This excellent chapter is the same with 2 Sa. 7. It will be
worth while to look back upon what was there said upon it. Two things in general
we have in it:I. God's gracious acceptance of David's purpose to build
him a house, and the promise he made thereupon (v. 1-15). II. David's
gracious acceptance of God's good promise to build him a house, and the prayer
he made thereupon (v. 16-27).
Let us observe here,
I. How desirous and solicitous good people should be to serve
the interests of God's kingdom in the world, to the utmost of their capacity.
David could not be easy in a house of cedar while the ark was lodged within
curtains, v. 1. The concerns of the public should always be near our hearts.
What pleasure can we take in our own prosperity if we see not the good of
Jerusalem? When David is advanced to wealth and power see what his cares and
projects are. Not, "What shall I do for my children to get portions for
them? What shall I do to fill my coffers and enlarge my dominions?" But,
"What shall I do for God, to serve and honour him?" Those that are
contriving where to bestow their fruits and their good would do well to enquire
what condition the ark is in, and whether some may not be well bestowed upon it.
II. How ready God's prophets should be to encourage every good
purpose. Nathan was no sooner aware of David's good design than he bade him go
and do all that was within his heart (v. 2), for he had no reason to doubt
but that God was with him in it. Ministers should stir up the gifts and graces
that are in others as well as in themselves.
III. How little God affects external pomp and splendour in his
service. His ark was content with a tabernacle (v. 5) and he never so much as
mentioned the building of a house for it; no, not when he had fixed his people
in great and goodly cities which they builded not, Deu. 6:10. He commanded the
judges to feed his people, but never bade them build him a house,
v. 6. We may well be content awhile with mean accommodations; God's ark was
IV. How graciously God accepts his people's good purposes,
yea, though he himself prevents the performance of them. David must not build
this house, v. 4. He must prepare for it, but not do it; as Moses must bring
Israel within sight of Canaan, but must them leave it to Joshua to put them in
possession of it. It is the prerogative of Christ to be both the author and
finisher of his work. Yet David must not think that, because he was not
permitted to build the temple, 1. His preferment was in vain; no, "I
took thee from the sheep-cote, though not to be a builder of the temple, yet
to be ruler over my people Israel; that is honour enough for thee; leave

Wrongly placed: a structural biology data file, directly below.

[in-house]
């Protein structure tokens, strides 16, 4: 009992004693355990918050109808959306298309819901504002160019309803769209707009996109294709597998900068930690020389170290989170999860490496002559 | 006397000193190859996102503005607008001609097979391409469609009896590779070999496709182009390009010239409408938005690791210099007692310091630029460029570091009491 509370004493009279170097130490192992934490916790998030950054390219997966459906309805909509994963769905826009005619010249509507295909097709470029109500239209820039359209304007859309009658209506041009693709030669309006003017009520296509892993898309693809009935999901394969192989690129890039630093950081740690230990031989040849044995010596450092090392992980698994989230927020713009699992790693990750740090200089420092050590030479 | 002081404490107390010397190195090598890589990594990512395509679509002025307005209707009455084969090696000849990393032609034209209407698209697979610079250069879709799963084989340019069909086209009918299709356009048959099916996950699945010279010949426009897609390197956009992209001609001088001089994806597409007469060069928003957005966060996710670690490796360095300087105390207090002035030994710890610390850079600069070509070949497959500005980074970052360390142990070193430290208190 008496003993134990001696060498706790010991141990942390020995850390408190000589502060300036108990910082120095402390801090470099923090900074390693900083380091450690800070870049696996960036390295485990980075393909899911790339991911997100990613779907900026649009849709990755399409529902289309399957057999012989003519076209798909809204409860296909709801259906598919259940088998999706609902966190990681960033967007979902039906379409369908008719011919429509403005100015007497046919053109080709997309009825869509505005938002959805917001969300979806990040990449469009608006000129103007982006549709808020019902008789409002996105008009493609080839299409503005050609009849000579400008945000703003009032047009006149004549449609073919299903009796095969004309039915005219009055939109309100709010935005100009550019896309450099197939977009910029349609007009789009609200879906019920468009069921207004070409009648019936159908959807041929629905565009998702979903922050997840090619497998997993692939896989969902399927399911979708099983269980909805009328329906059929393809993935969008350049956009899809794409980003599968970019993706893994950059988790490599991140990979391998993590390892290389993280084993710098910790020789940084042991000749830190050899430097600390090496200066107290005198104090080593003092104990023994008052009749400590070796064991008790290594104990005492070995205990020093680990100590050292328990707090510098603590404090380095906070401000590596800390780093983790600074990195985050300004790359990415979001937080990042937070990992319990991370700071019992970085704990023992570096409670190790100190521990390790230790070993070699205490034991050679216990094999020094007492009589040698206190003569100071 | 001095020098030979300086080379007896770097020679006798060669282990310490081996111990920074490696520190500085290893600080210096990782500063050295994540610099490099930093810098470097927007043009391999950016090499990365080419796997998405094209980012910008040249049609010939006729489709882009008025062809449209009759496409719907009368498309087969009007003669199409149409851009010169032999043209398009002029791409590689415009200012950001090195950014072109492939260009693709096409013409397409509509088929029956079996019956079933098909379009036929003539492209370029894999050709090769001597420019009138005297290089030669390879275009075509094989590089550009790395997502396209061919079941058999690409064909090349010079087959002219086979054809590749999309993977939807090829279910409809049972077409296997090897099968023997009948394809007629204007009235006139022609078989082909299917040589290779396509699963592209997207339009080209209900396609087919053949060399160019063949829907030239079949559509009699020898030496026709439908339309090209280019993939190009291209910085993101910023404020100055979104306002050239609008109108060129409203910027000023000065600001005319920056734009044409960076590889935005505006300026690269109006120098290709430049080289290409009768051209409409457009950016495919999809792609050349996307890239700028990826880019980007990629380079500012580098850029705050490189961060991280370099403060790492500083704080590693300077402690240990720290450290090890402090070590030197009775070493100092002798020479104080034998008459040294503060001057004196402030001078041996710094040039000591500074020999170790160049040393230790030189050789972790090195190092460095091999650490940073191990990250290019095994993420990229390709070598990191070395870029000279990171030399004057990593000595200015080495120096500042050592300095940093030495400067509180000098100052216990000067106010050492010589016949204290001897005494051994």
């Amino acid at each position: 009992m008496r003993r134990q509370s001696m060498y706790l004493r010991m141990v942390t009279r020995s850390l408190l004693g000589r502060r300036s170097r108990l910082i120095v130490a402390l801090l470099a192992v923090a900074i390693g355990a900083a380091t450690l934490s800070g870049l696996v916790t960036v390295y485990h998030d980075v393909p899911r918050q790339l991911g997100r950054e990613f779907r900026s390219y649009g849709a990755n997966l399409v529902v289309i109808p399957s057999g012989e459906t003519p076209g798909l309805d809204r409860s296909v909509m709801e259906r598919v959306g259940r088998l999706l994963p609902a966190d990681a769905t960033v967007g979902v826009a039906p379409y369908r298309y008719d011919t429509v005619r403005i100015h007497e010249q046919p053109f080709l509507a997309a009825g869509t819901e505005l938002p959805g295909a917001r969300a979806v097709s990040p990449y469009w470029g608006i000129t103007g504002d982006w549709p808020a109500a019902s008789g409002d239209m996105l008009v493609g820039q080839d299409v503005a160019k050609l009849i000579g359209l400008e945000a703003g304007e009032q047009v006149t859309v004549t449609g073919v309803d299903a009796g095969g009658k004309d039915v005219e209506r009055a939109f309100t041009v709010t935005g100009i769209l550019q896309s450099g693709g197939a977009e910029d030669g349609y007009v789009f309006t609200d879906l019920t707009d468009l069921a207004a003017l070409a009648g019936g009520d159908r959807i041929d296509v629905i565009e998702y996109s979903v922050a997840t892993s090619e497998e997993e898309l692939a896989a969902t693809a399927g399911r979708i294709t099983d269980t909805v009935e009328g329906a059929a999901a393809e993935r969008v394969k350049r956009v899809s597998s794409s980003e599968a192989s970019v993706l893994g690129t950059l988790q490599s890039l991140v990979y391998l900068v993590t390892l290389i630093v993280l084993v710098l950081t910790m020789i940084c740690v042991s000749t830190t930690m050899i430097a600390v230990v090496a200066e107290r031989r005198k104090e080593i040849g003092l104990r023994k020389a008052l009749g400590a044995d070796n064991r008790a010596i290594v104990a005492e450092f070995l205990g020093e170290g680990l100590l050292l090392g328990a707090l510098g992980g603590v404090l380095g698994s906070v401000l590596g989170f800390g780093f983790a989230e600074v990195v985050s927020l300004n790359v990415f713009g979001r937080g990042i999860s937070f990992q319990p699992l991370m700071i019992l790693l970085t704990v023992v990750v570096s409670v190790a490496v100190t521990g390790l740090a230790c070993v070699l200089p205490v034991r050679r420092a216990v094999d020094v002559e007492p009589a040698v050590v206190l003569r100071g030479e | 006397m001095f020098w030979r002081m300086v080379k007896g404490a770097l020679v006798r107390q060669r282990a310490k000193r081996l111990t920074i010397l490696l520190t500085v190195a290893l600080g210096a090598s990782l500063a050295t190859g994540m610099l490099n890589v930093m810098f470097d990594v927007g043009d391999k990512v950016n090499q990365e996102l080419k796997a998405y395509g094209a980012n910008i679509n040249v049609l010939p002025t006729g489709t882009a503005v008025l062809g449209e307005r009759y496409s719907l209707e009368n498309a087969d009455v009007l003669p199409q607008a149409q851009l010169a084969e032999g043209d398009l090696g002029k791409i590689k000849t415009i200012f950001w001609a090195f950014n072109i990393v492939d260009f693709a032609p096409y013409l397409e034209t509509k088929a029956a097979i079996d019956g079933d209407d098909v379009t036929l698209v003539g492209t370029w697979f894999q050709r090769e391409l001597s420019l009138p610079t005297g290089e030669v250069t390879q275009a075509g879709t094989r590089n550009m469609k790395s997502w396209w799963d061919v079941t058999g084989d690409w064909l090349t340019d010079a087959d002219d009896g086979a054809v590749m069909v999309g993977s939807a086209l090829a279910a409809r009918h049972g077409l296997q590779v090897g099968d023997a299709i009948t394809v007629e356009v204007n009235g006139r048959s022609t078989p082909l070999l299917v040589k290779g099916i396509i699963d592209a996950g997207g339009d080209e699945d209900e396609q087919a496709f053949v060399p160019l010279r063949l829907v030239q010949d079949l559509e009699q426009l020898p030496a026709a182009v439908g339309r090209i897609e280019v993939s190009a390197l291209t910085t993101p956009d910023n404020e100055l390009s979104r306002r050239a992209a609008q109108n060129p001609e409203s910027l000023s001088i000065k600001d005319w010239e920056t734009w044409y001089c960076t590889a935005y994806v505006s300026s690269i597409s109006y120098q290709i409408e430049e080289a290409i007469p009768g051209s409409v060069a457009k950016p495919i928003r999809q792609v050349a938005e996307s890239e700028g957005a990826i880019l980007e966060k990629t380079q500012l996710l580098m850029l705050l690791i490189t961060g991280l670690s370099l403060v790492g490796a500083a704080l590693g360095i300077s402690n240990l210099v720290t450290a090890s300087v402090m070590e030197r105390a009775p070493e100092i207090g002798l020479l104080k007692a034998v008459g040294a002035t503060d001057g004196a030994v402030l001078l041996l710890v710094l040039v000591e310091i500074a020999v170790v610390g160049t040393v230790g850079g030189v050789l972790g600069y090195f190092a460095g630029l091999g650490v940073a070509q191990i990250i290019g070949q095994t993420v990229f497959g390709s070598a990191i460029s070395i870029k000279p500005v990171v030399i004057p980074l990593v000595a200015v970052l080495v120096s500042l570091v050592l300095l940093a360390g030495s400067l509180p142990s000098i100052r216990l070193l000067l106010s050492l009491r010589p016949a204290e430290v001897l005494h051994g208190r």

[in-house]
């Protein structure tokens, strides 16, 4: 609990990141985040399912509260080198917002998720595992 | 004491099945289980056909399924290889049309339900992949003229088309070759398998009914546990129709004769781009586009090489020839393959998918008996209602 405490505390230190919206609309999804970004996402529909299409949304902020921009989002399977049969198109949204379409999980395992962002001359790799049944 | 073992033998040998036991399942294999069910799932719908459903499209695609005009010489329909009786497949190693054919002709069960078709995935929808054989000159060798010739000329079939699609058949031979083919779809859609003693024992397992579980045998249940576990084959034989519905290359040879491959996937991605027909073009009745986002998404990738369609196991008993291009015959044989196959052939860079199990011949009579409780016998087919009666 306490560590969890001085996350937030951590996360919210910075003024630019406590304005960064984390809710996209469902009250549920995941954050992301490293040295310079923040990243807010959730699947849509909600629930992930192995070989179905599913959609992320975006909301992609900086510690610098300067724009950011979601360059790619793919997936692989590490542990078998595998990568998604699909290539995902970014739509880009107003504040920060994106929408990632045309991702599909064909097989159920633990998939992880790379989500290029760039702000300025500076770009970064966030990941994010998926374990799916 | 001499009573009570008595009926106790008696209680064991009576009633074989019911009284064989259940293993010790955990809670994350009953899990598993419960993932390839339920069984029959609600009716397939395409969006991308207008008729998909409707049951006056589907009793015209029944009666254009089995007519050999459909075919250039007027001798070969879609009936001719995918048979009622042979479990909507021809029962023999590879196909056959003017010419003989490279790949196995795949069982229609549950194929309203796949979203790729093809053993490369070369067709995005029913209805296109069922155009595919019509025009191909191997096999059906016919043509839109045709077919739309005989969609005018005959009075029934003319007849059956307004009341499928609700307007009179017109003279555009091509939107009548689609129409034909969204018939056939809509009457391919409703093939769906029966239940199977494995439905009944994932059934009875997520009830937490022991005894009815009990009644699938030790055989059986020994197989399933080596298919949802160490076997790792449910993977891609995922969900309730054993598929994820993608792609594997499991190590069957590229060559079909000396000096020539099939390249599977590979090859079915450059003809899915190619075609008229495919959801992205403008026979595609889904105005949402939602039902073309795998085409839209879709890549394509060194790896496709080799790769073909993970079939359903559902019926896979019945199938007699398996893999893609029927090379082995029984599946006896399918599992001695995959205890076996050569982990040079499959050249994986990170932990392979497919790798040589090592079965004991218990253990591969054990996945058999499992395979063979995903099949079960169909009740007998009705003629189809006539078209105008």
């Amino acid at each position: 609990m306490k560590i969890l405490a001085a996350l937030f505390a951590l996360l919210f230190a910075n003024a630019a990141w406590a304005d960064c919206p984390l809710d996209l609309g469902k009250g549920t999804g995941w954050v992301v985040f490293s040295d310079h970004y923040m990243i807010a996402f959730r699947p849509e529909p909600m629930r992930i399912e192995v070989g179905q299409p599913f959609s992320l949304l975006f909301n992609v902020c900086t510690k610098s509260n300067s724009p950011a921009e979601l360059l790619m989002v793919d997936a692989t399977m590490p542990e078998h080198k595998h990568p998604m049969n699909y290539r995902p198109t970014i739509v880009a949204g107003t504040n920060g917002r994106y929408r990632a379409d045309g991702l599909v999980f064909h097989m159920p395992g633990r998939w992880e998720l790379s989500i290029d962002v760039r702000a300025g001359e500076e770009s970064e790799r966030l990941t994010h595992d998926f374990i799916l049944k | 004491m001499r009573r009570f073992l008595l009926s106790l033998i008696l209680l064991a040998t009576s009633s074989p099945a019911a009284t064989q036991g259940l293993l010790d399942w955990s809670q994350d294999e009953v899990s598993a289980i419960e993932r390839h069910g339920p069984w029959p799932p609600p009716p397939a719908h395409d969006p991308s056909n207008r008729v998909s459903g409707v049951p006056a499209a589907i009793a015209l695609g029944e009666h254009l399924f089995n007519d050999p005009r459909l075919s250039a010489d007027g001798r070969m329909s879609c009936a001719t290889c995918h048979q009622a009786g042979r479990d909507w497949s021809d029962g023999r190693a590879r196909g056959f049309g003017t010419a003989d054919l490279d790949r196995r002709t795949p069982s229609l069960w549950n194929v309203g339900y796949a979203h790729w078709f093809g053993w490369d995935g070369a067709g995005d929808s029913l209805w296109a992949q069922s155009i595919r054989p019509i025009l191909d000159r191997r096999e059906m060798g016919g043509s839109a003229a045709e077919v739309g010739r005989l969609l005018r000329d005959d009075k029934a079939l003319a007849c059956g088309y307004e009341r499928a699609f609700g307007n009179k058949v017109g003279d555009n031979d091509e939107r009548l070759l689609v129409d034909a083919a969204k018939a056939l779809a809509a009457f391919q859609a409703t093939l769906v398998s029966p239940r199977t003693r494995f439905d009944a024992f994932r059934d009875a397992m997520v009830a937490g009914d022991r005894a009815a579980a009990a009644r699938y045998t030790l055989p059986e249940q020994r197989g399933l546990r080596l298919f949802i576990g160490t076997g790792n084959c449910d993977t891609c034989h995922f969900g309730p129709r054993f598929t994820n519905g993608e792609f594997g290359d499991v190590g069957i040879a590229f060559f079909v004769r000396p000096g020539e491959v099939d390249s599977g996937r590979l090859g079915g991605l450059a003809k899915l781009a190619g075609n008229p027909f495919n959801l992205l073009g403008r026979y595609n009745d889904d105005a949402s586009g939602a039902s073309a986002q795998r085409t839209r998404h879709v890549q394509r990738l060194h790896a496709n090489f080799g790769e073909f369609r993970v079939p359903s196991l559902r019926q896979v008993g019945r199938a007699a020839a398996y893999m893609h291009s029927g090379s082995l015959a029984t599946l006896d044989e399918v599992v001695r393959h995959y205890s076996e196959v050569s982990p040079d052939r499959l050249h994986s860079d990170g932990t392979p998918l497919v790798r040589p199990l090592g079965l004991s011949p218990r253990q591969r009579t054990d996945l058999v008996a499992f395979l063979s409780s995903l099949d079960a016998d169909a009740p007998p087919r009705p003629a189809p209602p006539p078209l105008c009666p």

the other to one that shall come after thee," v. 7. Why should one man
think to engross all the business and to bring every good work to perfection?
Let something be left for those that succeed. God had given him victories, and
made him a name (v. 8), and, further, intended by him to establish his people
Israel and secure them against their enemies, v. 9. That must be his
work, who is a man of war and fit for it, and he must let the building of
churches be left to one that was never cut out for a soldier. Nor, 2. Must he
think that his good purpose was in vain, and that he should lose the reward of
it; no, it being God's act to prevent the execution of it, he shall be as
fully recompensed as if he had done it; "The Lord will build thee a
house, and annex the crown of Israel to it," v. 10. If there be a
willing mind, it shall not only be accepted, but thus rewarded. Nor, 3. Must he
think that because he might not do this good work therefore it would
never be done, and that it was in vain to think of it; no, I will raise up
thy seed, and he shall build me a house, v. 11, 12. God's temple shall be
built in the time appointed, though we may not have the honour of helping to
build it or the satisfaction of seeing it built. Nor, 4. Must he confine his
thoughts to the temporal prosperity of his family, but must entertain himself
with the prospect of the kingdom of the Messiah, who should descend from his
loins, and whose throne should be established for evermore, v. 14.
Solomon was not himself so settled in God's house as he should have been, nor
was his family settled in the kingdom: "But there shall one descend from
thee whom I will settle in my house and in my kingdom," which intimates
that he should be both a high priest over the house of God and should have the
sole administration of the affairs of God's kingdom among men, all power both
in heaven and in earth, in the house and in the kingdom, in the church and in
the world. He shall be a priest upon his throne, and the counsel of
peace shall be between them both, and he shall build the temple of the
Lord, Zec. 6:12, 13.
We have here David's solemn address to God, in answer to the
gracious message he had now received from him. By faith he receives the
promises, embraces them, and is persuaded of them, as the patriarchs, Heb,
11:13. How humbly does he here abase himself, and acknowledge his own
unworthiness! How highly does he advance the name of God and admire his
condescending grace and favour! With what devout affections does he magnify the
God of Israel and what a value has he for the Israel of God! With what assurance